I’m fond of using the medical professional analogy. Doctors may have very different training, experience and authority than EMTs, but if they’re putting in an IV line, it’s done the same.
In very similar ways, we can have practical ministry training that is the same for all ministers, regardless of status.
2. Digital literacy is nonnegotiable for ministry.
We live in a new world, and it is imperative that we find ways to share our ancient faith through modern methods. Most seminary education still presumes a mid-20th century organizational structure and administration of congregations, dioceses, and denominations.
Practical ministry demands that we think in 21st century ways, and these include fluency with technology. Ministers should be comfortable with things like: navigating social media, utilizing automated messaging and scheduling, and organizing/storing information on cloud-based platforms.
Practical ministry training should help them learn these things.
3. Financial training needs to go beyond church budgets.
When I was in seminary (in the very late 20th century), it was considered cutting edge for seminaries to teach classes on budgeting and parish finances. In some cases this is still true.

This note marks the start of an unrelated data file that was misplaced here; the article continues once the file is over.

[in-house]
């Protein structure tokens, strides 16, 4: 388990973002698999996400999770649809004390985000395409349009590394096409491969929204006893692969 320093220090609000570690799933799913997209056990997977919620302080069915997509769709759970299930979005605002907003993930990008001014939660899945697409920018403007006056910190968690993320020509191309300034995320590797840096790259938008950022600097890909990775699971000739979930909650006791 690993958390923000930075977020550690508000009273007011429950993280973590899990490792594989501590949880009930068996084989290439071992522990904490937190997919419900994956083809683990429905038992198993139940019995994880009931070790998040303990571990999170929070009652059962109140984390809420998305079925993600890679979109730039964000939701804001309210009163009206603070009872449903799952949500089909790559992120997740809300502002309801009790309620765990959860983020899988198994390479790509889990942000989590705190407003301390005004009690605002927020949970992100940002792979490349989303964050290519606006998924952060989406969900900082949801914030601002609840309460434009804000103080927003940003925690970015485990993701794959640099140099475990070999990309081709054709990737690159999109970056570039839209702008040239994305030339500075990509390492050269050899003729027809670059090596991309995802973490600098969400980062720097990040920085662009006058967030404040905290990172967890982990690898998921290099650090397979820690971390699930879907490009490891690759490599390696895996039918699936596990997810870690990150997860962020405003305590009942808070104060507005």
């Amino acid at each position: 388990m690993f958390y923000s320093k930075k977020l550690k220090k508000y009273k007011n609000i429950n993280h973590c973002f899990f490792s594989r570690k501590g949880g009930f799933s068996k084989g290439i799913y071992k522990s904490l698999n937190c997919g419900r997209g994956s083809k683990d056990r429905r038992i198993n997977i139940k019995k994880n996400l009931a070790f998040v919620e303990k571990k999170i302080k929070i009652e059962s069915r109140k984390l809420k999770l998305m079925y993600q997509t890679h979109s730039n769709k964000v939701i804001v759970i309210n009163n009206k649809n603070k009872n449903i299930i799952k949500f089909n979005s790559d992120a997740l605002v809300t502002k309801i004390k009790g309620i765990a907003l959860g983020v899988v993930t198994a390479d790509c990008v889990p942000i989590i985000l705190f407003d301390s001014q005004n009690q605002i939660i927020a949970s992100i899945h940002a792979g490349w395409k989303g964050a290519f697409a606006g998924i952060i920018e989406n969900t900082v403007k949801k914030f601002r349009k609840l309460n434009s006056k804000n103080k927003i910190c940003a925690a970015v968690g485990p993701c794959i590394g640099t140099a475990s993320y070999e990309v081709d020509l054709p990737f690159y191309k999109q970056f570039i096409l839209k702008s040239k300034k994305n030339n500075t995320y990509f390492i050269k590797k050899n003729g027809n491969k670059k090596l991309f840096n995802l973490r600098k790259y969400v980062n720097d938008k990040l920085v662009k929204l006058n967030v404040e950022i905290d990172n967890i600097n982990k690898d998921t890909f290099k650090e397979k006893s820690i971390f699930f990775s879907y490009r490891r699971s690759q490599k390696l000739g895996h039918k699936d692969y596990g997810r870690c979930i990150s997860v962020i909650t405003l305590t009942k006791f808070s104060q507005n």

While we do need to have some financial training, in the 21st century it needs to go beyond balance sheets. Many ministers are entrepreneurs now. We need to know about income streams and engaging clients and pricing for our services. We need to know how this works in terms of taxes, pensions, and making a living wage.
Practical ministry training should include the reality that most clergy (and lay ministers) serve part-time, and if they want full-time work, it needs to be intentionally created from multiple roles.
4. Content is key.
When it comes to how we serve our ministry, we have to think beyond worship. While gathering for prayer, sacrament, preaching, and song is still central to our life together, there’s lots of need for creating paths to faith. In today’s world, our mindset needs to shift.
The traditional congregational model is programs – ongoing meetings of the same group of people around a topic or project. In today’s world, we need to think about content. Creating courses – even programs – where the core material is set and easily accessible online and in-person. We need to think about how we help our members grow in their relationship with God – and how we help others find that relationship outside of church.
Practical ministry training helps ministers make the mindset shift, and become content creators for spiritual journeys.
Should we teach all these things in seminary? In an academic setting, it seems like we should get all the scholarly subjects we can handle. After all, if we’re not deeply formed in the faith tradition as ministers, who else will be?
But as the growing place for new ideas, I think new kinds of practical formation seminaries – online and in-person – are very much needed for 21st century church.